The recent investigation by the Physicians Committee for Responsible Medicine into brain experiments on monkeys at Elon Musk’s Neuralink exposes an ugly world of invasive research on animals that is unfortunately widespread.
People were shocked — and they should be — to learn that monkeys were made to suffer by having portions of their skulls removed to implant recording devices and headposts to keep them restrained for many hours.
What they don’t know is that similar experiments are happening at labs across the nation, including here in New York City. In a laboratory at Rockefeller University, two monkeys, referred to as M1 and M2, spend their lives having their brains mapped to facilitate advances in facial recognition. These sentient individuals are effectively turned into recording devices; they have undergone multiple brain surgeries to insert cranial implants and an attached headpost, followed by surgeries to implant electrodes for studies.
M1 and M2 demonstrate their extreme intelligence by detecting normal from distorted faces, while they are confined in body restraints and motivated to comply for a small “reward” of juice, while electrodes record their brain activity.
The researchers claim their work may help human patients with neurological disorders, while Elon Musk claims the Neuralink experiments are needed to develop a brain-computer interface to help paralyzed people.
How disappointing that this entrepreneur, known for his cutting-edge work on space travel, electric cars, solar energy and other innovations, does not seem aware that exciting work in this field is already being carried out successfully with human patients.
Brain-computer interfaces (BCI) are not new and are being developed based on ethical human research. Scientists at the University of Pittsburgh Brain Institute are working to develop BCIs, including one that helped a paralyzed man experience touch through a robotic arm that he controls with his brain.
This breakthrough was built on years of work at Pitt which previously enabled a quadriplegic woman to feed herself chocolate using a mind-controlled robotic arm, and a man paralyzed in a motorcycle accident to touch his girlfriend’s hand.
At Ohio State University’s Wexner Medical Center, researchers are working with Batelle’s NeuroLife technology to enable a paralyzed man to move his real arm — not a robotic one — and feel what he is touching.
These innovations are not limited to movement and sensation. In 2016, a woman in the Netherlands, paralyzed by ALS, was able to speak using a computer following surgery to implant a BCI, the result of years of research by the UMC Utrecht Brain Center.
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Like Neuralink, the research at Rockefeller University does not require invasive brain studies with monkeys to study what we can learn from ethical human research. Working with four human volunteers, researchers at Carnegie Mellon University used an advanced brain imaging tool called magnetoencephalography to determine how the brain rapidly distinguishes faces.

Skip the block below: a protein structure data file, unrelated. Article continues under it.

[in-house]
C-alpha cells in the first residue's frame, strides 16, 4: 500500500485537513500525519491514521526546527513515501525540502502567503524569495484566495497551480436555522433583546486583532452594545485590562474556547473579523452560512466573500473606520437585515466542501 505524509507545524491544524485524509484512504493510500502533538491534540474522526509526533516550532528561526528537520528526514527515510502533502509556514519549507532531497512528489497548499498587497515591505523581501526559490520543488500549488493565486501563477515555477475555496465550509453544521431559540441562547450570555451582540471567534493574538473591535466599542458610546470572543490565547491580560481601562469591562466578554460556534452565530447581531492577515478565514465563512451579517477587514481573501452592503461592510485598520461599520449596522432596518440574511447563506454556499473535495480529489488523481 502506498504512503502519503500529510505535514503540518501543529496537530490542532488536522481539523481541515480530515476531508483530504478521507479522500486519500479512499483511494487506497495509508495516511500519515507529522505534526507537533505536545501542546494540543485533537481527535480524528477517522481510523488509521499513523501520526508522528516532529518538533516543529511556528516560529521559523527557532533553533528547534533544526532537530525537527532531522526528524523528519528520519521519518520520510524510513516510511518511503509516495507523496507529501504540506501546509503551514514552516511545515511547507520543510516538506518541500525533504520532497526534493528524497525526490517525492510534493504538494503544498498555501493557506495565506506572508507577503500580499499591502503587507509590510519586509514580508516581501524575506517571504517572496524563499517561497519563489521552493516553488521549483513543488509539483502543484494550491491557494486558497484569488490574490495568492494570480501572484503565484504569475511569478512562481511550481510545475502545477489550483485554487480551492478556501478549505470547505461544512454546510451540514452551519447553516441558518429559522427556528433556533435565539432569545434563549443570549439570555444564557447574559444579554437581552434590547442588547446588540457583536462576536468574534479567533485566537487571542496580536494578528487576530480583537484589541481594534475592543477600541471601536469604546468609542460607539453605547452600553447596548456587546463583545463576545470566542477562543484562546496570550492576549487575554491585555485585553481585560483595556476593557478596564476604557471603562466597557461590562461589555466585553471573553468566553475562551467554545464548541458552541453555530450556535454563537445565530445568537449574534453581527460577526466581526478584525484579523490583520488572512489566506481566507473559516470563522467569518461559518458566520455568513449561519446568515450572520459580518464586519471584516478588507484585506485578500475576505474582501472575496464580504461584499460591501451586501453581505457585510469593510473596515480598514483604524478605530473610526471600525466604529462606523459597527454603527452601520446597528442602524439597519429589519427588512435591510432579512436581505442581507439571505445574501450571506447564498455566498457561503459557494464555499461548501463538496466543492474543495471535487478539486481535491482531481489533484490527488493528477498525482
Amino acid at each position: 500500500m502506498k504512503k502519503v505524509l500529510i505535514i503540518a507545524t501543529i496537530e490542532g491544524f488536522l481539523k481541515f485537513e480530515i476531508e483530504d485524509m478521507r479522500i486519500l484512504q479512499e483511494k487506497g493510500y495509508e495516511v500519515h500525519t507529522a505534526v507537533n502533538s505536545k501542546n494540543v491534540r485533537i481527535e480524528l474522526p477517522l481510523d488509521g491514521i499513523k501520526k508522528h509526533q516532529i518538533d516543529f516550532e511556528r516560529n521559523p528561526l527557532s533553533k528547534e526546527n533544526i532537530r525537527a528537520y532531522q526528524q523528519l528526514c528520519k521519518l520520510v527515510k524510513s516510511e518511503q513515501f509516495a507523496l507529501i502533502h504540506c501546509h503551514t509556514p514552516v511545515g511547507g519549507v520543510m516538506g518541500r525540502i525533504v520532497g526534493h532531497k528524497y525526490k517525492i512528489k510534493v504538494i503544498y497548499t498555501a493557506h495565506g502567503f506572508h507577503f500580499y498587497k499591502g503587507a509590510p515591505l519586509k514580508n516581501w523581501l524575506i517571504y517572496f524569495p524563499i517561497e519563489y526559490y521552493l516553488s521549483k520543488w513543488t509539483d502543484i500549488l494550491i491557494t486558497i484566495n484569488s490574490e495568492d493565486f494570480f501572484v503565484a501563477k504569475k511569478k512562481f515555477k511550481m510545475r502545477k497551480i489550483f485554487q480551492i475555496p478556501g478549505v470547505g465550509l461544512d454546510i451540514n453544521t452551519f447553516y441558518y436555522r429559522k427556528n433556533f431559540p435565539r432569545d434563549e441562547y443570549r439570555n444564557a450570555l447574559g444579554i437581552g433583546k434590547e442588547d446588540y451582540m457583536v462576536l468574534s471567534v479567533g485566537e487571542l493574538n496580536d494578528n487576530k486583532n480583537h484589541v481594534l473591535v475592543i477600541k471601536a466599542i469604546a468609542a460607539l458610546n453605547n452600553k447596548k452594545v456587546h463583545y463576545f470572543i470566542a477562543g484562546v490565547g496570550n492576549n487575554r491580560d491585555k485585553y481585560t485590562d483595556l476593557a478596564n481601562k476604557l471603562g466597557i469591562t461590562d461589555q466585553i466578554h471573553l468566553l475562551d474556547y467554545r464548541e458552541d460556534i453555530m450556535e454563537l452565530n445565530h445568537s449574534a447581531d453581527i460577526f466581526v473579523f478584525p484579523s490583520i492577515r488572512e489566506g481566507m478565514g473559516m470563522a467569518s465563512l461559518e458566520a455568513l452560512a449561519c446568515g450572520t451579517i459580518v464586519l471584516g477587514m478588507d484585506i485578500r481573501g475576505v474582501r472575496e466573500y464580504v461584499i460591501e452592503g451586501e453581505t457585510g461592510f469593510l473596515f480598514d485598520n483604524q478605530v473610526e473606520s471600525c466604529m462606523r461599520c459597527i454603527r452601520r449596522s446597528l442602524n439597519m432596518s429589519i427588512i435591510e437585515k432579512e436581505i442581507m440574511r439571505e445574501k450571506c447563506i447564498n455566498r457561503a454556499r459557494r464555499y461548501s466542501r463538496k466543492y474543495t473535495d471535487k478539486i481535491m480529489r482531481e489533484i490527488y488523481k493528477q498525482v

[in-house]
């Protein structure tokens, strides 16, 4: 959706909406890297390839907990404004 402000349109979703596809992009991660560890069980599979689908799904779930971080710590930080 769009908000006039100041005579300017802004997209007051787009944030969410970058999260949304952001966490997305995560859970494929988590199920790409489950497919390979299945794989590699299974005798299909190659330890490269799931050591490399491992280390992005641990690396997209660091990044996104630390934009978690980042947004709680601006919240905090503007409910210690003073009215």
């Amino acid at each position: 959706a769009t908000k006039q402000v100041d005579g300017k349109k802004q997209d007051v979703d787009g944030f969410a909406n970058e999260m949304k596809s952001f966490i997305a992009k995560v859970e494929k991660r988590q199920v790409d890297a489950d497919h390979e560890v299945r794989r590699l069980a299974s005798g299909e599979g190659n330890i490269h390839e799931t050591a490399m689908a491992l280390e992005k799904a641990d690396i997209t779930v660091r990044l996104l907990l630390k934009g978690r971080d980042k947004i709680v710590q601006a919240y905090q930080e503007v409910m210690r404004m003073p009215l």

The fact is 21st century technology allows scientists to carry out amazing, breakthrough work without harming animals.
In a blog post defending their research, Neuralink admitted that several monkeys died as a result of these experiments. Two, which they claim were used in prior research, were scheduled for “terminal procedures,” which euphemistically means that they were used up after a life as experimental subjects.
While Neuralink uses carefully crafted wording to conceal the real story, it’s obvious that these monkeys experienced practices that would never be tolerated as part of a human study. Neuralink admits four out of six monkeys had to be euthanized due to post-surgical infections, which, according to PCRM’s investigation, resulted in months of suffering.
Try to imagine a hospital with that kind of track record. They would be shut down in no time.
This is why we must work to end animal experiments in favor of ethical human research. The guidelines and standards for human clinical research inevitably answer to a higher standard than animal research will ever be held.
Animals can never give informed consent. Which is why human volunteers don’t have headposts implanted into their skulls to subject them to restraint because they are willing participants, serving in a study that is likely to benefit themselves and fellow human patients.
Two laws are currently pending in Congress that have great potential to change the current paradigm of animals as default research tools. The FDA Modernization Act would eliminate an archaic requirement mandating animal testing. And The Humane Research and Testing Act would establish a dedicated center within the National Institutes of Health to promote research with non-animal, human-relevant methods. These bills deserve our support.
We have a wealth of modern tools that allow scientists to delve into human medicine without the cruel enterprise of animal research. This must be our future. And theirs.
Stagno is president and executive director of Citizens for Alternatives to Animal Research and Experimentation and deputy director of humane science at Center for a Humane Economy.